Wednesday, November 26, 2008

"All men who have turned out worth anything have had the cheif hand in their own education." -Sir Walter Scott

Isaac has been having such fun learning to write, read, and "sound stuff out". For a friend's birthday last weekend, he decorated his own wrapping paper and wrapped the gift himself (with my help on the ribbon...)
This is learning at its best. A "teacher's" role in interest-based learning is just basically being available to help a kid who already naturally wants to learn. If raised and "taught" properly, a child will almost always have a desire to learn. This is not unusual in lower/elementary grades, but unfortunately, by middle or at the latest high school, most students don't enjoy "learning" or "education" and end up indifferent or uninterested, only going through the motions to do what's required of them by outside influences. A high school student who has been given the privilege of the freedom to self-educate since babyhood will most often excel much more than his typical "conveyor belt" publicly educated peers. Think about it: I cannot force anyone else to learn anymore than I can force a child to be potty trained. I'm sure most of us have experienced potty training before. It can be exasperating, mostly because we know that our hands are pretty much tied. The game is all about making our two year old think that we're in control, but we're not. No matter what we do, there is no way to make them go potty when and where we want them to. We can inspire them, though. We can make it lots of fun, giving rewards when they do what we want, and making things uncomfortable for them when they don't. Well, I could go on and on, and basically write a whole article here, but I don't want to bore anyone, or lose people's interest!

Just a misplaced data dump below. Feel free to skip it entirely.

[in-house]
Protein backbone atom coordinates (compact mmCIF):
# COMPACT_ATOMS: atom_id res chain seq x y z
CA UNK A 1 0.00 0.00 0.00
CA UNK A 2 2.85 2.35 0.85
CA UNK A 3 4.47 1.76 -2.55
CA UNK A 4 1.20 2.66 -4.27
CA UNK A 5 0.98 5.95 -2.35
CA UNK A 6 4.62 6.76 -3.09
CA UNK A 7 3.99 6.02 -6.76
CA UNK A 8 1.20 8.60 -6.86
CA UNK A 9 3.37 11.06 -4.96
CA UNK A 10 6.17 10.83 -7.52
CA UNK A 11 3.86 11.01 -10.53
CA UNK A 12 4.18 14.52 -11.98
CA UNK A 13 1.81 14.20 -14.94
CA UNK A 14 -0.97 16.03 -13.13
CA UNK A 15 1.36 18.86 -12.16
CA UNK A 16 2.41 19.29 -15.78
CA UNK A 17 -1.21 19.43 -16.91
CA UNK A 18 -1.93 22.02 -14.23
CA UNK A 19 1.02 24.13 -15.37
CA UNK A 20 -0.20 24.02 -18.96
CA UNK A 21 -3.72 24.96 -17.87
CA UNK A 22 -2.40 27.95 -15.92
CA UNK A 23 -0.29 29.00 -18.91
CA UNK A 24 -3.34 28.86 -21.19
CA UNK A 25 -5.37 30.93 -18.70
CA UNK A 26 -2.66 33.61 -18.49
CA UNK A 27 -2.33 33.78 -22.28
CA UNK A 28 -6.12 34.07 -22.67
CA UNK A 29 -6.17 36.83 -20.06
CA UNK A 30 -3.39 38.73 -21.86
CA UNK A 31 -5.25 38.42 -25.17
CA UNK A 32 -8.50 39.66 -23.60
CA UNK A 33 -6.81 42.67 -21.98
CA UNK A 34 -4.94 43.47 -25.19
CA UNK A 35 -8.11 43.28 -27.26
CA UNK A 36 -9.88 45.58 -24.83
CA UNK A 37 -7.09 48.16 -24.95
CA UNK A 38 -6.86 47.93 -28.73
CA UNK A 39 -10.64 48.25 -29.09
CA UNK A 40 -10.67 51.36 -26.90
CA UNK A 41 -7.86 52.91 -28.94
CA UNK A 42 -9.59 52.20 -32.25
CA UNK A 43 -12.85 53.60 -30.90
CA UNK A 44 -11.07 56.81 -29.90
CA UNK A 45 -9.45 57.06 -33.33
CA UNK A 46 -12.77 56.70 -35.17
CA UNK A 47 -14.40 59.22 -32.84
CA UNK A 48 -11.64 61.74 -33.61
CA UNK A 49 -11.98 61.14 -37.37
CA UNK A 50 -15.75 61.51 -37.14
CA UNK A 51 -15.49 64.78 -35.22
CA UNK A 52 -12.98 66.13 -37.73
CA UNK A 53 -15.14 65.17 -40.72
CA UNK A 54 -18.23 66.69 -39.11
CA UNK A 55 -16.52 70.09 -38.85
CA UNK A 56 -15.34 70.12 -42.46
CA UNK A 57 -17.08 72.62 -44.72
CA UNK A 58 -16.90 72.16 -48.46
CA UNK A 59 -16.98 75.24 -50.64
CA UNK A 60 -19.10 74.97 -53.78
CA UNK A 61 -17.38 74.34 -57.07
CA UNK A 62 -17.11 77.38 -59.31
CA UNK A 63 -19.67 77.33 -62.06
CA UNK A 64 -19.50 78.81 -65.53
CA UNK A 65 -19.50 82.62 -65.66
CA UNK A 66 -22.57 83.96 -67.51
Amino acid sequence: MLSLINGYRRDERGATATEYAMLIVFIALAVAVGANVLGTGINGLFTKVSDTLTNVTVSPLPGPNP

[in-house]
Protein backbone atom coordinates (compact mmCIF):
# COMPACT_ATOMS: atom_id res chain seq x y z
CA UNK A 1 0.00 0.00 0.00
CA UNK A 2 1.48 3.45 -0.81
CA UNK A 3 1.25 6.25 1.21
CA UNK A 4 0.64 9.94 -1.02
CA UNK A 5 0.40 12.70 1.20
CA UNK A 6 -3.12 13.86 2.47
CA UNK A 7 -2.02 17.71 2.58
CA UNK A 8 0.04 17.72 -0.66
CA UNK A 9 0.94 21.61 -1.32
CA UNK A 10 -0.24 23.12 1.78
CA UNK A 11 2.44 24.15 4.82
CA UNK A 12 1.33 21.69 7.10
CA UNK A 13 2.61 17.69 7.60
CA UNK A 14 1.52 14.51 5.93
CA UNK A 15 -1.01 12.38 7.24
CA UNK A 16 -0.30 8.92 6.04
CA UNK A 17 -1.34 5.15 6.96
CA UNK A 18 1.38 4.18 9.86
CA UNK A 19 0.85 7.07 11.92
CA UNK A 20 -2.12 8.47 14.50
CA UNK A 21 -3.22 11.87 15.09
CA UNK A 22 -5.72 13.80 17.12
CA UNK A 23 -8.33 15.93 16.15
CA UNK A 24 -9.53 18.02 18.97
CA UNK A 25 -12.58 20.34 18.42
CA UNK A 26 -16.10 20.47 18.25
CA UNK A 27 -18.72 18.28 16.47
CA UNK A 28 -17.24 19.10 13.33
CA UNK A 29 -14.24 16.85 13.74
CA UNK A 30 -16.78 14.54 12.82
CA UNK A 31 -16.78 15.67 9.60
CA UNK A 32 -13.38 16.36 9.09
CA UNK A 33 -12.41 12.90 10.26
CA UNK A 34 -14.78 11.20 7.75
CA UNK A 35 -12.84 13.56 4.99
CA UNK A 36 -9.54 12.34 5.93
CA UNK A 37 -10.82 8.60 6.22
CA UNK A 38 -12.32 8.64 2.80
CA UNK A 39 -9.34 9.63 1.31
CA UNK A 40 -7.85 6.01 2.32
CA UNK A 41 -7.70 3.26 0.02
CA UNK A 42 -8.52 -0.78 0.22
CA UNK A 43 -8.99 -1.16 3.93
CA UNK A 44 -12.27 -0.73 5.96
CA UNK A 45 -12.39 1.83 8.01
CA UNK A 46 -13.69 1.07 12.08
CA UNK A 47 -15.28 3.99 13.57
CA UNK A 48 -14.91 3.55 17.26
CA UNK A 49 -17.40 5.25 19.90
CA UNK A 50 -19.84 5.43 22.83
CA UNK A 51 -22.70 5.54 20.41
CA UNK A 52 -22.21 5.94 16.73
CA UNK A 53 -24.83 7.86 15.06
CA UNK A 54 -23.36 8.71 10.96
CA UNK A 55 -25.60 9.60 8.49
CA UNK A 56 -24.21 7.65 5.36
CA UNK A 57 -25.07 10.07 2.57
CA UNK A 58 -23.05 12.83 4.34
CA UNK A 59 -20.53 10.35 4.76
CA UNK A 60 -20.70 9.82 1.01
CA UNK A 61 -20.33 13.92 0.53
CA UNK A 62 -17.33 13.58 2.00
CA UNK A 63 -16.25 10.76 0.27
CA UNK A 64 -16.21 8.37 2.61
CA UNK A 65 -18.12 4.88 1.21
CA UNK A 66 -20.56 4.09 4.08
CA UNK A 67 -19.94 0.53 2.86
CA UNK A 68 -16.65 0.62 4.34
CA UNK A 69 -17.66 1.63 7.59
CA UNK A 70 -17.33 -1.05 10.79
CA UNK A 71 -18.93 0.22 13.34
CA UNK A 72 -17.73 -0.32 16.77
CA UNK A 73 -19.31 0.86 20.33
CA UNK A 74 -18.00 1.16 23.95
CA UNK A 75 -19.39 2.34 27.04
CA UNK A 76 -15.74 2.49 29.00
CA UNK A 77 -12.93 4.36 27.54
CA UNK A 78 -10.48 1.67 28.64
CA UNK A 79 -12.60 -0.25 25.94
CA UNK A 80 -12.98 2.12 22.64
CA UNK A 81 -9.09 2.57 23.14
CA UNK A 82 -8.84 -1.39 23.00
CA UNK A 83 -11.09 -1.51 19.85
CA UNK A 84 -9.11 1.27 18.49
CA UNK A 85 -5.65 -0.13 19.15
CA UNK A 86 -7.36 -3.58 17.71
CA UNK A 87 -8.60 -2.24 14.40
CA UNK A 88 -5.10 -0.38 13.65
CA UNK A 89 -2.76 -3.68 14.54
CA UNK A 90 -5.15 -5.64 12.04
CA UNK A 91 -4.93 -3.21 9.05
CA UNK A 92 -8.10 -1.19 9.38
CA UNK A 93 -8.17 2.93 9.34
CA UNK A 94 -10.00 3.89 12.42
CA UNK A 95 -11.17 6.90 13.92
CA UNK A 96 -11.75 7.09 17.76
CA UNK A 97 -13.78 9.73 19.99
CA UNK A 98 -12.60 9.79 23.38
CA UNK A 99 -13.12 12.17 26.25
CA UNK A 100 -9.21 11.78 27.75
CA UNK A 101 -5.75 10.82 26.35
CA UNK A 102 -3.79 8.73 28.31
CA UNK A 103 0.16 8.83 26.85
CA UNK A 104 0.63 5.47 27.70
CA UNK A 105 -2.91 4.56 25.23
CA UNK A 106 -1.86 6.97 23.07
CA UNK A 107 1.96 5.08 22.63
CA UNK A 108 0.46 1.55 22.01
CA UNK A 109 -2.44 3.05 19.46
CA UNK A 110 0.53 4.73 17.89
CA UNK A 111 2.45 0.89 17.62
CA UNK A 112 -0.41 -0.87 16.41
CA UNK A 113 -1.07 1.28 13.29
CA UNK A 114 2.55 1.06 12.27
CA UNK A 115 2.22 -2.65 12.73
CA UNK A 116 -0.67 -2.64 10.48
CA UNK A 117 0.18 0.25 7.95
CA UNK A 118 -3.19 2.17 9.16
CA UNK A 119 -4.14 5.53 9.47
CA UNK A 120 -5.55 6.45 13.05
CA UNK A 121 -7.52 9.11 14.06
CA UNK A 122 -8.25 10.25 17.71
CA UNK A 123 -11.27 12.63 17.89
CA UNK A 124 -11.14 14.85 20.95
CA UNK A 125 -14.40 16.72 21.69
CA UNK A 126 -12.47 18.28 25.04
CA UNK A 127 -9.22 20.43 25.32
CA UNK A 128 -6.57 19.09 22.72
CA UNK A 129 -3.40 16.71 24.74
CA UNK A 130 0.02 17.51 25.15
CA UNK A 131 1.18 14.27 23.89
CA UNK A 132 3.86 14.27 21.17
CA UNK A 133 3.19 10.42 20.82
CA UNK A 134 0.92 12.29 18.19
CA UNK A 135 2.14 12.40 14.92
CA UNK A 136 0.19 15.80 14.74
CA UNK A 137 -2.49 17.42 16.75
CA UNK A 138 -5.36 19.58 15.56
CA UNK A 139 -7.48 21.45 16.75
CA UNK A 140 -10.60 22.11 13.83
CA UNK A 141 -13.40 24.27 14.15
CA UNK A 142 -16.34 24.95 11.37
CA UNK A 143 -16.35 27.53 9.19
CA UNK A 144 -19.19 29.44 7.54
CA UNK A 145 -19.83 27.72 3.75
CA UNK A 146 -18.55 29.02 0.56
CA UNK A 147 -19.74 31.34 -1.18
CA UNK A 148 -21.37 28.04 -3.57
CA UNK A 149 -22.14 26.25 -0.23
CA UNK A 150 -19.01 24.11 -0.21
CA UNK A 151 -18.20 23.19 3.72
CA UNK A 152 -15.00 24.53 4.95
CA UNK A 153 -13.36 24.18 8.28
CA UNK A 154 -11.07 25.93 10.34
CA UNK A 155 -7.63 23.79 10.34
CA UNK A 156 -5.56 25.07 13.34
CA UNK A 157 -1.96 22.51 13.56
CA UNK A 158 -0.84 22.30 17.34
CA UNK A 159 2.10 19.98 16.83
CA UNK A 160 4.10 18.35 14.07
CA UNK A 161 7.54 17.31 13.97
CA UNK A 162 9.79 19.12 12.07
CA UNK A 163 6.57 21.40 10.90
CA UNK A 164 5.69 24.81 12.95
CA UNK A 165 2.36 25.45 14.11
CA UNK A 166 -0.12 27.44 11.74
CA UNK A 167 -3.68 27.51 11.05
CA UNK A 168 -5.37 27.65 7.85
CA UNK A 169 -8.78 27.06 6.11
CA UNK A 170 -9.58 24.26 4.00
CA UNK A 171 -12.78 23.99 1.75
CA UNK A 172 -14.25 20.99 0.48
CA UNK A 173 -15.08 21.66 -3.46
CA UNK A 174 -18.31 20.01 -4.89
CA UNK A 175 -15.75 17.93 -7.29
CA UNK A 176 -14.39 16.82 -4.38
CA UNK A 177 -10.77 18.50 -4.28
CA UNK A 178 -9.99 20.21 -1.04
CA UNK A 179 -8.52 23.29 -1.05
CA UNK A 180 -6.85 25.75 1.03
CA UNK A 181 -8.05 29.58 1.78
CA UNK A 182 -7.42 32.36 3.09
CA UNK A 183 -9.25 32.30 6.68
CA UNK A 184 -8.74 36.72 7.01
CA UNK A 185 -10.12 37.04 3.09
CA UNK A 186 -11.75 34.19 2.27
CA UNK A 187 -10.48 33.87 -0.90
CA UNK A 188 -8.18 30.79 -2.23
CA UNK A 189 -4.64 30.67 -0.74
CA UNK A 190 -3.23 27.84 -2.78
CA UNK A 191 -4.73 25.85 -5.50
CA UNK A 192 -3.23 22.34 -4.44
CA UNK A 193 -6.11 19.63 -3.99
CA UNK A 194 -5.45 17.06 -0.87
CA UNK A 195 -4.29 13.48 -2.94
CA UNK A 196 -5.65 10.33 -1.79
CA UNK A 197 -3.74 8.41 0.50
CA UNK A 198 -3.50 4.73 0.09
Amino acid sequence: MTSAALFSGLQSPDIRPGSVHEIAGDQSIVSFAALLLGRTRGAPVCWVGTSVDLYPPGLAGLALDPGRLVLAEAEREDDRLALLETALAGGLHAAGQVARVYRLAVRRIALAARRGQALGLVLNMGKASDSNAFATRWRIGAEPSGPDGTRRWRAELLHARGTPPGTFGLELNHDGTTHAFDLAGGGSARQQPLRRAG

Being an inspiration is one of the most important jobs of a mentor/teacher/mother...It also happens to be one of the toughest jobs.
Albert Einstein once said, "Education is what remains after one has forgotten what one has learned in school."
P.P. ('Post Post' haha!) The "thing" up in the corner of the picture is Isaac's gluten free chocolate cake to take to the party. (My sister mentioned that I should clarify that for inquiring minds who might wonder.) The joy of being gluten free is that we celebrate in a big way every birthday party we're invited to, as I have to bake a cake so my kid has a piece to eat there, leaving the rest of the family with almost a whole cake to enjoy.)

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